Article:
Now, in a paper accepted for publication in Icarus, Morbidelli and co-authors show that such a late instability wouldn’t work in any case. Their computer modeling indicates that, for a late instability to have created the current Solar System, a large gap would have had to exist between Neptune and the encircling disk of planetary building blocks outside its orbit. But the gap rarely appears in the models. And without the gap, it’s impossible to delay the catastrophe, Morbidelli says.

Freed from the late constraint, planetary scientists are now exploring how an earlier cataclysm could explain odd features of the Solar System. Over the past few years, Matthew Clement of the Carnegie Institution for Science, Walsh, and others have shown in computer simulations that an instability less than 10 million years after Solar System formation would allow the inner planets to coalesce in peace. An early instability would also scour away planet-forming material near Mars and the asteroid belt, explaining their weirdly low masses. And in a paper published last month in the Monthly Notices of the Royal Astronomical Society: Letters, they show that as Saturn moved away from Jupiter near the end of the instability, a final tug between them might have flung away asteroids in orbits far removed from the orbital plane, giving the asteroid belt its current compact structure. “We kind of simplify the whole story,” Clement says. “We can have one event explain all these problems.”

Still, “The details are strongly debated,” says Thomas Kruijer, a geochemist at Lawrence Livermore National Laboratory. There’s little direct evidence for such an early instability, and at least two other scenarios that could explain how the rocky planets survived. Clement also has yet to reconcile a similarity between noble gases measured by the Rosetta spacecraft around the comet 67P and features of Earth’s atmosphere, which suggests the instability likely caused Earth to be bombarded with a hail of comets after it was solid—not before.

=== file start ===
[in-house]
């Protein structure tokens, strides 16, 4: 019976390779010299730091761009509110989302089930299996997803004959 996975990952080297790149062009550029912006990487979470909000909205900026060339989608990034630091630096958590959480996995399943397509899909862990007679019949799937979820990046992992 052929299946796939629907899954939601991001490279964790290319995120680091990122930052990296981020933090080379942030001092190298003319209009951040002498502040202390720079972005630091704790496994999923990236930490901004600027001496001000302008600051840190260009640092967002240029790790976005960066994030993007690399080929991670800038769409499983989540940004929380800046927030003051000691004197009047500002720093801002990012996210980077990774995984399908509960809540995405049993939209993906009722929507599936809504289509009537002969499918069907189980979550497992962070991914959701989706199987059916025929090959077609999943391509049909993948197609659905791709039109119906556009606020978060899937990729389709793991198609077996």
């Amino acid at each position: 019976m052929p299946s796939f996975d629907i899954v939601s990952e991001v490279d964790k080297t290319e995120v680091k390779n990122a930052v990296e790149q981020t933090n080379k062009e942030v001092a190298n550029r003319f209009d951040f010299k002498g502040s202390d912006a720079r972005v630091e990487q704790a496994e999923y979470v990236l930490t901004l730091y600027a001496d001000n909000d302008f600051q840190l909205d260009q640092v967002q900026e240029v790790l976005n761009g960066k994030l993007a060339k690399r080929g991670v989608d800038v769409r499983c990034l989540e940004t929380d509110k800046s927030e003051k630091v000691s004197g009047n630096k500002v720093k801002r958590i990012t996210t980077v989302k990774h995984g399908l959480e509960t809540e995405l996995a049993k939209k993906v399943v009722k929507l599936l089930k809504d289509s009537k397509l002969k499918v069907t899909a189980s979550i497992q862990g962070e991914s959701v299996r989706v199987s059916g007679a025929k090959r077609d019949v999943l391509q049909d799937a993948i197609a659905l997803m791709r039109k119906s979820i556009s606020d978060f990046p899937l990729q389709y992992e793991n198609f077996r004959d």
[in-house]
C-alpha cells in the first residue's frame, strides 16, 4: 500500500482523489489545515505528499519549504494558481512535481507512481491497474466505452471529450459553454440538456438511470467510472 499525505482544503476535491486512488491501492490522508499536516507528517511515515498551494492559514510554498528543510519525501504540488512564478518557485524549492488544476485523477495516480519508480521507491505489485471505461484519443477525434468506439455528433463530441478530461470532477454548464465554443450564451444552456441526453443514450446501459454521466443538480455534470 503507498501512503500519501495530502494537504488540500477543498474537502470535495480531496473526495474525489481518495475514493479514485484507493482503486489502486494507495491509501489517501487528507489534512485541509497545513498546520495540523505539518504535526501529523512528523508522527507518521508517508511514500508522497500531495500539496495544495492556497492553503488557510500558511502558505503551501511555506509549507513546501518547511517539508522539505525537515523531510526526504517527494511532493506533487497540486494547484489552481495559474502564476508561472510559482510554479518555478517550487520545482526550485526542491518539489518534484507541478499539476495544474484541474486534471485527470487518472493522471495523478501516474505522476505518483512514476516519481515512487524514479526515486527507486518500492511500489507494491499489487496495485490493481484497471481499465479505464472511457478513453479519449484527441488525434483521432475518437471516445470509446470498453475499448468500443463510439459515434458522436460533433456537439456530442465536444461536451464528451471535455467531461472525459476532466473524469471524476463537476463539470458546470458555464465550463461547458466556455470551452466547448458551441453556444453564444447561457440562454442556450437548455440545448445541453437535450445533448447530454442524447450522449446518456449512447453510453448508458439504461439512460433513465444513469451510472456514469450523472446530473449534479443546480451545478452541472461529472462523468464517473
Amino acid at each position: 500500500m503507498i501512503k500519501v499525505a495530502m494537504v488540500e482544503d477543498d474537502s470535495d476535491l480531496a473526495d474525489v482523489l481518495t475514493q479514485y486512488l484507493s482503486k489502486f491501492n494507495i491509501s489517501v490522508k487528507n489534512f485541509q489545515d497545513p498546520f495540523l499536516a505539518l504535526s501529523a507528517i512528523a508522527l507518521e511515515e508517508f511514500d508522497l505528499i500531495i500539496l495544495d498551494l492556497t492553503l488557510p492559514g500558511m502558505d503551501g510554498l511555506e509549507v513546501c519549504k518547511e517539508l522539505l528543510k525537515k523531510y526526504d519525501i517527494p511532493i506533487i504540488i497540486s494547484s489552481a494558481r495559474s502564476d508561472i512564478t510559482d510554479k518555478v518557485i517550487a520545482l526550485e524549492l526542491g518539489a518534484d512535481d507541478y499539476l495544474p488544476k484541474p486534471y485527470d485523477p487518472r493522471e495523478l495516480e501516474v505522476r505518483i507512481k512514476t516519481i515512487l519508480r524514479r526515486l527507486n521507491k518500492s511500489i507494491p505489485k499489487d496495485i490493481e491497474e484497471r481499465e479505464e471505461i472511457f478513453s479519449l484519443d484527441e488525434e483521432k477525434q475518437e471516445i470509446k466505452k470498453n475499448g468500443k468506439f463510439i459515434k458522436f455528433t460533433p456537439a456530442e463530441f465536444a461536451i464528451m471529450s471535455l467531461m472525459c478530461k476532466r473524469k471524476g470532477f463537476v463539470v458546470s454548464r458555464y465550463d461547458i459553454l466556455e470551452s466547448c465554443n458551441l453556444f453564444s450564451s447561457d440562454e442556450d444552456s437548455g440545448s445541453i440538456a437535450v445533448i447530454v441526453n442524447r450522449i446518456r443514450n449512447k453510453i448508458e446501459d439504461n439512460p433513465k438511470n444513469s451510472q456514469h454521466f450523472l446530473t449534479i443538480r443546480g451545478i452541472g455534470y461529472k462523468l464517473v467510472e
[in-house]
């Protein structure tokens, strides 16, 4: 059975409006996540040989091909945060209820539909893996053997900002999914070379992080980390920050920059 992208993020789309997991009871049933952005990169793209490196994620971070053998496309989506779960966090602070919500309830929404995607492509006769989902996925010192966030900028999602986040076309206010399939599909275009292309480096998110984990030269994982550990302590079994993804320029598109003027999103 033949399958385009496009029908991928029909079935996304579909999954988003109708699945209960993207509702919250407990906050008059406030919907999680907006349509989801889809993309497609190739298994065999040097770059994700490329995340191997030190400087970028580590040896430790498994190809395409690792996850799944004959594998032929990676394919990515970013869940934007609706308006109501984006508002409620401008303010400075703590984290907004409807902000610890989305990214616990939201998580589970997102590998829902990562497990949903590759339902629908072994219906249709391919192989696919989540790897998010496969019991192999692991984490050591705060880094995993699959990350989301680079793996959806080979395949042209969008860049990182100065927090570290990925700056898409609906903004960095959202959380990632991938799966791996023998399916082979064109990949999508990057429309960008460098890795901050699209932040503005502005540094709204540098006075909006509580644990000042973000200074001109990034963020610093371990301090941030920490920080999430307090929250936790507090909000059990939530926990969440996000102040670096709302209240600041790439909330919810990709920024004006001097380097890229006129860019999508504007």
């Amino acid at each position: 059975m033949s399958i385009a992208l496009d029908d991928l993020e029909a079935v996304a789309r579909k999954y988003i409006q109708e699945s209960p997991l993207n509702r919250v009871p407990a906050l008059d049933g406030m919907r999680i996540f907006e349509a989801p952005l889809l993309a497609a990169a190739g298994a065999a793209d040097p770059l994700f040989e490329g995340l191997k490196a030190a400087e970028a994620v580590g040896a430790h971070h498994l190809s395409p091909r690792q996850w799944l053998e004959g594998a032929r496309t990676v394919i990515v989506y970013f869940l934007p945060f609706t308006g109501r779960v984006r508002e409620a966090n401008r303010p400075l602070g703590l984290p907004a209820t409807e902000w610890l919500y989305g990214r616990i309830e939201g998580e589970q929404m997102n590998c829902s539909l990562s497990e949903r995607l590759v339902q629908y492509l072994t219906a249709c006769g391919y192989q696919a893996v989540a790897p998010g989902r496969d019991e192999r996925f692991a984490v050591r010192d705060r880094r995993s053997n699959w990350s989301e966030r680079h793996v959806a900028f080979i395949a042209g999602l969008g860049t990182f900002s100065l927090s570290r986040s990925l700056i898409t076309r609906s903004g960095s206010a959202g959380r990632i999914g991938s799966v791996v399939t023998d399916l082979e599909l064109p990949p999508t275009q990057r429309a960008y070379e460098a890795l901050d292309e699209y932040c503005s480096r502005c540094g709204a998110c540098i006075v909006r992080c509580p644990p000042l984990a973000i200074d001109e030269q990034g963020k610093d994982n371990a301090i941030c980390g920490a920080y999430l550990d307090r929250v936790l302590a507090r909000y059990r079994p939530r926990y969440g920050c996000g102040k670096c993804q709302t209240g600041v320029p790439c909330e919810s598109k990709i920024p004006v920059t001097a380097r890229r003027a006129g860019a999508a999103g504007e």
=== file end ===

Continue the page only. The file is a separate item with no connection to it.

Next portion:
But Kruijer says a bombardment within the first 100 million years of the Solar System is plausible. Perhaps the best evidence for it is now found near Jupiter, Nesvorný adds. There, following Jupiter in its orbit, spins a binary asteroid named Patroclus-Menoetius. The icy composition of its two bodies indicates they formed in the far reaches of the Solar System and were implanted into Jupiter’s wake during the instability. In a 2018 paper, Nesvorný and co-authors showed there’s no way the binary would have survived 600 million years in the outer Solar System—collisions would have ground it up after only 100 million years. “That’s a very solid constraint” supporting an early instability, Morbidelli says.

The hunt is on for more observations that can parse what happened during those first 100 million years, whether from asteroid samples, clusters of primordial asteroid families, or craters on the Moon and Mars. “Now, the question is, was it a few million years after or 80 million years?” Morbidelli says. “Honestly we don’t know.”

*Correction, 22 January, 4:25 p.m.: A previous version of this story stated that lunar meteorites pointed toward earlier impacts on the Moon. The earlier dates instead derive largely from Apollo samples.